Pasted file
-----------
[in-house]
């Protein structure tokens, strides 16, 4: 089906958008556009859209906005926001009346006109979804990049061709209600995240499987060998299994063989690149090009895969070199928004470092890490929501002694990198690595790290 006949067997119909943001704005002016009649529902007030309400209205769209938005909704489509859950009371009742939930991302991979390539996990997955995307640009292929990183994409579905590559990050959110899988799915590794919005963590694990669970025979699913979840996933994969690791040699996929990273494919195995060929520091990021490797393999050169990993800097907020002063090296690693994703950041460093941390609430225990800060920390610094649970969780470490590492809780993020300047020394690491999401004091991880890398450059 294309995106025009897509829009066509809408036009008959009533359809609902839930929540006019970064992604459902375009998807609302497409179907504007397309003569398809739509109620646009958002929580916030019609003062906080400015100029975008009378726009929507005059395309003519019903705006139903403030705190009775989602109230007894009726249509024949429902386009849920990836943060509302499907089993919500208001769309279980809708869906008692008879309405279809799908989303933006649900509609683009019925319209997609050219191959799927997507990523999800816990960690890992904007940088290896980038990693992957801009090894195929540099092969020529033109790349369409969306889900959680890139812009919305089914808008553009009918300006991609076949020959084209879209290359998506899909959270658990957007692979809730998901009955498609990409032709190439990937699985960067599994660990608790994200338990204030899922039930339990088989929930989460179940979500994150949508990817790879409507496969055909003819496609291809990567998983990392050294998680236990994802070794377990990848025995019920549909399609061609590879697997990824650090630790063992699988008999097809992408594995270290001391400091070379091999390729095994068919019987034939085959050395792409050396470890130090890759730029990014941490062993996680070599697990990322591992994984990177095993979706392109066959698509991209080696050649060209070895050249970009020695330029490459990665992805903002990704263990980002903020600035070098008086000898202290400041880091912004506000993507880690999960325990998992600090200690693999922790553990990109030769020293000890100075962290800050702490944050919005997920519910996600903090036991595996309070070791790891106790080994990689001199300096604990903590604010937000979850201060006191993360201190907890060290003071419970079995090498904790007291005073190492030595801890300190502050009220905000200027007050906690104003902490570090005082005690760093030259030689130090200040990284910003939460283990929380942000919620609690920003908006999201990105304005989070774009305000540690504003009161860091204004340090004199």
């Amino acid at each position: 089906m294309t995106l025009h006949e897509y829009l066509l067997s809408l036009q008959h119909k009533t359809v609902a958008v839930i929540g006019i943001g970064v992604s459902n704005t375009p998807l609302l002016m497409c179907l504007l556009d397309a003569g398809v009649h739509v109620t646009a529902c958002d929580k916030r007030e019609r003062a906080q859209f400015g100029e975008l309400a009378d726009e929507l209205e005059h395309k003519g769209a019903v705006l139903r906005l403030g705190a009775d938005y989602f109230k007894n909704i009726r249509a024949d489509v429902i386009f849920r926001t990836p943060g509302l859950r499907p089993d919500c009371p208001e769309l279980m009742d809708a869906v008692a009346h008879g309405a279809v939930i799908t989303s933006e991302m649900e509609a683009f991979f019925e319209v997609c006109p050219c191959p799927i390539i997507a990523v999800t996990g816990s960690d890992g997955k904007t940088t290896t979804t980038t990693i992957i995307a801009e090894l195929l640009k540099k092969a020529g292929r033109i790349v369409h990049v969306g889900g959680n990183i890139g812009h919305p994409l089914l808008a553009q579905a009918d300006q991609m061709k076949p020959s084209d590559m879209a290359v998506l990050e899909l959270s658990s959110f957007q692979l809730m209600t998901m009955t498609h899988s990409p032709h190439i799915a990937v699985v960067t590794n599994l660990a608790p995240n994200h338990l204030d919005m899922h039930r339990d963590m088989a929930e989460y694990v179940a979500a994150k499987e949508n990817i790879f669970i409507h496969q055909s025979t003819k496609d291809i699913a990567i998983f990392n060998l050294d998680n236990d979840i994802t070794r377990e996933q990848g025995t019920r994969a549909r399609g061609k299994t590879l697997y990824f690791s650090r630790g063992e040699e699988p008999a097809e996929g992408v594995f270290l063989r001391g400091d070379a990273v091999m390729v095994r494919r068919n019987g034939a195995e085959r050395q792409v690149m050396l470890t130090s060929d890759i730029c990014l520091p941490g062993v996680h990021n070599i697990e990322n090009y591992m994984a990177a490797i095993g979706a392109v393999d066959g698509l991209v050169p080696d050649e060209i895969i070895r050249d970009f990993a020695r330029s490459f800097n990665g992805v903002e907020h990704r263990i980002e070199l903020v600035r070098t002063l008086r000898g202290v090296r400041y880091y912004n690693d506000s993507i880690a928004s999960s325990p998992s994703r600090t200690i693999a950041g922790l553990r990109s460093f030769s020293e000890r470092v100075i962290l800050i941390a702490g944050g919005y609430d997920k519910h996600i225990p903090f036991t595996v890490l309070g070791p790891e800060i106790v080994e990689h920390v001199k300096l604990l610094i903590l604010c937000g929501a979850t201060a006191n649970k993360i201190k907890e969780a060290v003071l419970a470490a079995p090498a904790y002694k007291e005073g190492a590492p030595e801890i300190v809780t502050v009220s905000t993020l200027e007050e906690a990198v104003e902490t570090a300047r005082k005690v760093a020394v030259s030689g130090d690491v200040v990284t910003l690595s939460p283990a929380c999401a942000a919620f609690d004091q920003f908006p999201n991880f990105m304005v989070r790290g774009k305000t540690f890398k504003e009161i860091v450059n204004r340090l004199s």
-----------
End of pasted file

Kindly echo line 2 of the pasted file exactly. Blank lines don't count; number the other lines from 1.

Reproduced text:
């Protein structure tokens, strides 16, 4: 089906958008556009859209906005926001009346006109979804990049061709209600995240499987060998299994063989690149090009895969070199928004470092890490929501002694990198690595790290 006949067997119909943001704005002016009649529902007030309400209205769209938005909704489509859950009371009742939930991302991979390539996990997955995307640009292929990183994409579905590559990050959110899988799915590794919005963590694990669970025979699913979840996933994969690791040699996929990273494919195995060929520091990021490797393999050169990993800097907020002063090296690693994703950041460093941390609430225990800060920390610094649970969780470490590492809780993020300047020394690491999401004091991880890398450059 294309995106025009897509829009066509809408036009008959009533359809609902839930929540006019970064992604459902375009998807609302497409179907504007397309003569398809739509109620646009958002929580916030019609003062906080400015100029975008009378726009929507005059395309003519019903705006139903403030705190009775989602109230007894009726249509024949429902386009849920990836943060509302499907089993919500208001769309279980809708869906008692008879309405279809799908989303933006649900509609683009019925319209997609050219191959799927997507990523999800816990960690890992904007940088290896980038990693992957801009090894195929540099092969020529033109790349369409969306889900959680890139812009919305089914808008553009009918300006991609076949020959084209879209290359998506899909959270658990957007692979809730998901009955498609990409032709190439990937699985960067599994660990608790994200338990204030899922039930339990088989929930989460179940979500994150949508990817790879409507496969055909003819496609291809990567998983990392050294998680236990994802070794377990990848025995019920549909399609061609590879697997990824650090630790063992699988008999097809992408594995270290001391400091070379091999390729095994068919019987034939085959050395792409050396470890130090890759730029990014941490062993996680070599697990990322591992994984990177095993979706392109066959698509991209080696050649060209070895050249970009020695330029490459990665992805903002990704263990980002903020600035070098008086000898202290400041880091912004506000993507880690999960325990998992600090200690693999922790553990990109030769020293000890100075962290800050702490944050919005997920519910996600903090036991595996309070070791790891106790080994990689001199300096604990903590604010937000979850201060006191993360201190907890060290003071419970079995090498904790007291005073190492030595801890300190502050009220905000200027007050906690104003902490570090005082005690760093030259030689130090200040990284910003939460283990929380942000919620609690920003908006999201990105304005989070774009305000540690504003009161860091204004340090004199």